Then it should be no problem if every home in Palo Alto spent $5K on their own private well tapping the aquifer to keep their lawns green, their pools full, and use virtually unlimited water in their homes, right?

You seem to feel that aquifers and ground water tables are an infinite resource. Well, the Central Valley is already proving you very, very wrong. Now it is just a few isolated communities whose wells are going dry and pumping up sand or nothing at all. In the coming years, as this mega-drought continues, we will find many more cities and towns that face a real crisis.

We will also find that communities such as Palo Alto will figure out ways to capture and reuse water that traditionally disappears out to sea during rainstorms (or reuse non-potable water in their residences).

This is such an obvious way to save so much water that can be used in residential, commercial and industrial uses (I agree that the uses are all non potable), that it is a shame if the City chooses to overlook it and say 'it does not really matter'. It is attitudes like that which cause the average resident to say 'gee, the City (and the State) are not really serious about this, and it must not be a problem if this person can waste this much water'.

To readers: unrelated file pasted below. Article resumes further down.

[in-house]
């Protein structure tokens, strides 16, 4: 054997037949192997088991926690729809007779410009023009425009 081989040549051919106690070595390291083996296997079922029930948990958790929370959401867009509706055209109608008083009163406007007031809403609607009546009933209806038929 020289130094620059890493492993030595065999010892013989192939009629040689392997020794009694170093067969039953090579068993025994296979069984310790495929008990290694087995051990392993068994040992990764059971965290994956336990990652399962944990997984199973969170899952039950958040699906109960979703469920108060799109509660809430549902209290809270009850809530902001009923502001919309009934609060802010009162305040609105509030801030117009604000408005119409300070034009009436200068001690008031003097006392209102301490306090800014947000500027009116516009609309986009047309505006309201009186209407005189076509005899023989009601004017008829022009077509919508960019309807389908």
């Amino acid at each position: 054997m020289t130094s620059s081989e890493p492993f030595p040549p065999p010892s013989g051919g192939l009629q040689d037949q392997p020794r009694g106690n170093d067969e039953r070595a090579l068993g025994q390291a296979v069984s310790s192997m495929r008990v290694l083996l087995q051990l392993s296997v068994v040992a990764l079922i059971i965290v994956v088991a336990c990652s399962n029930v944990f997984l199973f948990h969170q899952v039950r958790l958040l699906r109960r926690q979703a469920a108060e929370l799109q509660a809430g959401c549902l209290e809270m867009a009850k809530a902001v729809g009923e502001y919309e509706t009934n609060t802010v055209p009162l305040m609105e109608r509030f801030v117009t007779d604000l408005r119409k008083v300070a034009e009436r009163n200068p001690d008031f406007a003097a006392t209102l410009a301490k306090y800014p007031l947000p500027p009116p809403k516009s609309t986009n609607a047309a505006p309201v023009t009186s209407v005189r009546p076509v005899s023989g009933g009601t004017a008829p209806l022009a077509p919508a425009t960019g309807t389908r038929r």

Yes, lawn watering should be reduced dramatically - we are in violent agreement. But people wanting to build luxurious basements should NOT be given free passes to take hundreds of thousands of gallons of water and without thinking send them out to sea. The water being wasted on that one property alone would probably water every garden and lawn on my street for the rest of the year.


22 people like this
Posted by Asher Waldfogel
a resident of Old Palo Alto
on Apr 10, 2015 at 8:39 am

If you drill a well for landscaping water, you have to meter the water and pay a usage fee to the Santa Clara Valley Water District. For construction SCVWD has decided water is free.

At the Palo Alto Utilities Advisory Commission I've advocated for metering construction dewatering, but Utilities Staff have argued they don't have local jurisdiction. Let the City Council know if you'd like this issue elevated.

As long as construction water is free, the market can’t sort out if other ways to build basements are cost-effective.


4 people like this
Posted by At the airport
a resident of another community
on Apr 10, 2015 at 9:00 am

@Bill - "if we pump out all our groundwater everywhere in this city and other cities, our reservoirs will have less water that can be stored in them, because rainfall that would otherwise make it into a reservoir has to refill ground water tables"